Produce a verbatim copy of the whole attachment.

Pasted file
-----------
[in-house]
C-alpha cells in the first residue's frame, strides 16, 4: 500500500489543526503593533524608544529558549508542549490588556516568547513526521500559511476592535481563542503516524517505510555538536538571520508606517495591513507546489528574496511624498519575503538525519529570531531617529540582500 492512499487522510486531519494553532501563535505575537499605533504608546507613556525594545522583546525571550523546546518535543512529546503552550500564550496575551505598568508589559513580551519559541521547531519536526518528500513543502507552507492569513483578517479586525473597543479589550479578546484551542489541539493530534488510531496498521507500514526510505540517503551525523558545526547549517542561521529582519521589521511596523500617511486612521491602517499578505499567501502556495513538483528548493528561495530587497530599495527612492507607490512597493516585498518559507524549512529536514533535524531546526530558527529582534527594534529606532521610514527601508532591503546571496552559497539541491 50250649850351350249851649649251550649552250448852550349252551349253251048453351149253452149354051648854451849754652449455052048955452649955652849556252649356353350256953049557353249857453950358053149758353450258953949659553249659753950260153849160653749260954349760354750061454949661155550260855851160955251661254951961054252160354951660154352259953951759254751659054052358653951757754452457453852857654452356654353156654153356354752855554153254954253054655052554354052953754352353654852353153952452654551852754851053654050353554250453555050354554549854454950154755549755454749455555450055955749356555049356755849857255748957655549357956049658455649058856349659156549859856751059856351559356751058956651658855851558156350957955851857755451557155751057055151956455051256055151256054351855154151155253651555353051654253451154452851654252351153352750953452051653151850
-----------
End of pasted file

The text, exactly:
[in-house]
C-alpha cells in the first residue's frame, strides 16, 4: 500500500489543526503593533524608544529558549508542549490588556516568547513526521500559511476592535481563542503516524517505510555538536538571520508606517495591513507546489528574496511624498519575503538525519529570531531617529540582500 492512499487522510486531519494553532501563535505575537499605533504608546507613556525594545522583546525571550523546546518535543512529546503552550500564550496575551505598568508589559513580551519559541521547531519536526518528500513543502507552507492569513483578517479586525473597543479589550479578546484551542489541539493530534488510531496498521507500514526510505540517503551525523558545526547549517542561521529582519521589521511596523500617511486612521491602517499578505499567501502556495513538483528548493528561495530587497530599495527612492507607490512597493516585498518559507524549512529536514533535524531546526530558527529582534527594534529606532521610514527601508532591503546571496552559497539541491 50250649850351350249851649649251550649552250448852550349252551349253251048453351149253452149354051648854451849754652449455052048955452649955652849556252649356353350256953049557353249857453950358053149758353450258953949659553249659753950260153849160653749260954349760354750061454949661155550260855851160955251661254951961054252160354951660154352259953951759254751659054052358653951757754452457453852857654452356654353156654153356354752855554153254954253054655052554354052953754352353654852353153952452654551852754851053654050353554250453555050354554549854454950154755549755454749455555450055955749356555049356755849857255748957655549357956049658455649058856349659156549859856751059856351559356751058956651658855851558156350957955851857755451557155751057055151956455051256055151256054351855154151155253651555353051654253451154452851654252351153352750953452051653151850